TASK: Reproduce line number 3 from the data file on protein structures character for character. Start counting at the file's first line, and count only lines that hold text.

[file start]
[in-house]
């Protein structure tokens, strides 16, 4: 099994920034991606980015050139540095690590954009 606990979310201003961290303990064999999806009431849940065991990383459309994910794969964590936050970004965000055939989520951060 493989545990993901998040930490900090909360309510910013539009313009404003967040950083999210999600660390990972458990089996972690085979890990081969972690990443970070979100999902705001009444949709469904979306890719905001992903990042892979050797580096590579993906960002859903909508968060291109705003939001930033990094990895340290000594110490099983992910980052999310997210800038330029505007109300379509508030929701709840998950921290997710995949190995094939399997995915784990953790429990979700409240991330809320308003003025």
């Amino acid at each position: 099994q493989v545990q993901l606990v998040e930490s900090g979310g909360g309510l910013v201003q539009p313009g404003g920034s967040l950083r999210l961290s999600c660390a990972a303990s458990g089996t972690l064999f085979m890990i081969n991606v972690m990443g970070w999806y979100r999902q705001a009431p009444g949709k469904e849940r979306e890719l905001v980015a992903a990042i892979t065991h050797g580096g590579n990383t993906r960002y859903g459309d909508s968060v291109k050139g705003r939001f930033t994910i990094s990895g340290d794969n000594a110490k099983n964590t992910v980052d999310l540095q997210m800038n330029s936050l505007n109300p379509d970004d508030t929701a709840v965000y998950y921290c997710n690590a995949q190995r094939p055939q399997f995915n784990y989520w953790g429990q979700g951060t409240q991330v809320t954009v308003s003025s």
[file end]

């Amino acid at each position: 099994q493989v545990q993901l606990v998040e930490s900090g979310g909360g309510l910013v201003q539009p313009g404003g920034s967040l950083r999210l961290s999600c660390a990972a303990s458990g089996t972690l064999f085979m890990i081969n991606v972690m990443g970070w999806y979100r999902q705001a009431p009444g949709k469904e849940r979306e890719l905001v980015a992903a990042i892979t065991h050797g580096g590579n990383t993906r960002y859903g459309d909508s968060v291109k050139g705003r939001f930033t994910i990094s990895g340290d794969n000594a110490k099983n964590t992910v980052d999310l540095q997210m800038n330029s936050l505007n109300p379509d970004d508030t929701a709840v965000y998950y921290c997710n690590a995949q190995r094939p055939q399997f995915n784990y989520w953790g429990q979700g951060t409240q991330v809320t954009v308003s003025s």